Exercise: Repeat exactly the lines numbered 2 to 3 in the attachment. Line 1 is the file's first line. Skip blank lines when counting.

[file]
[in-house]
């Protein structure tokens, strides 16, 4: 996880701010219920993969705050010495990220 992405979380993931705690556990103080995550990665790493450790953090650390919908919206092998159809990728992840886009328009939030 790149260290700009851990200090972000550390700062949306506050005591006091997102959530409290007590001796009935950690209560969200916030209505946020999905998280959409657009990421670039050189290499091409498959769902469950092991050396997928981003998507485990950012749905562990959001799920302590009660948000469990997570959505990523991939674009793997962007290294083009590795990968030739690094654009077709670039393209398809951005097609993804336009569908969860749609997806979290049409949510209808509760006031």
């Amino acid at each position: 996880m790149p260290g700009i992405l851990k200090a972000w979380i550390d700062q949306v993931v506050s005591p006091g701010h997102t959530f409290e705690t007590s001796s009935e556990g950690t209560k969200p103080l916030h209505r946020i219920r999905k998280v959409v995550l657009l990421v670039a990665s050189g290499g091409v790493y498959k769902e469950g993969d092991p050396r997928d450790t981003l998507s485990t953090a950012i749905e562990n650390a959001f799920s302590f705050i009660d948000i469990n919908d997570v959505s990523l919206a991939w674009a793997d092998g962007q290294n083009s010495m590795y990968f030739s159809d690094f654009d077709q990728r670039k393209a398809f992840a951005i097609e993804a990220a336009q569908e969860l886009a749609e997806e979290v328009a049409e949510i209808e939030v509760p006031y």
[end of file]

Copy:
């Protein structure tokens, strides 16, 4: 996880701010219920993969705050010495990220 992405979380993931705690556990103080995550990665790493450790953090650390919908919206092998159809990728992840886009328009939030 790149260290700009851990200090972000550390700062949306506050005591006091997102959530409290007590001796009935950690209560969200916030209505946020999905998280959409657009990421670039050189290499091409498959769902469950092991050396997928981003998507485990950012749905562990959001799920302590009660948000469990997570959505990523991939674009793997962007290294083009590795990968030739690094654009077709670039393209398809951005097609993804336009569908969860749609997806979290049409949510209808509760006031």
């Amino acid at each position: 996880m790149p260290g700009i992405l851990k200090a972000w979380i550390d700062q949306v993931v506050s005591p006091g701010h997102t959530f409290e705690t007590s001796s009935e556990g950690t209560k969200p103080l916030h209505r946020i219920r999905k998280v959409v995550l657009l990421v670039a990665s050189g290499g091409v790493y498959k769902e469950g993969d092991p050396r997928d450790t981003l998507s485990t953090a950012i749905e562990n650390a959001f799920s302590f705050i009660d948000i469990n919908d997570v959505s990523l919206a991939w674009a793997d092998g962007q290294n083009s010495m590795y990968f030739s159809d690094f654009d077709q990728r670039k393209a398809f992840a951005i097609e993804a990220a336009q569908e969860l886009a749609e997806e979290v328009a049409e949510i209808e939030v509760p006031y």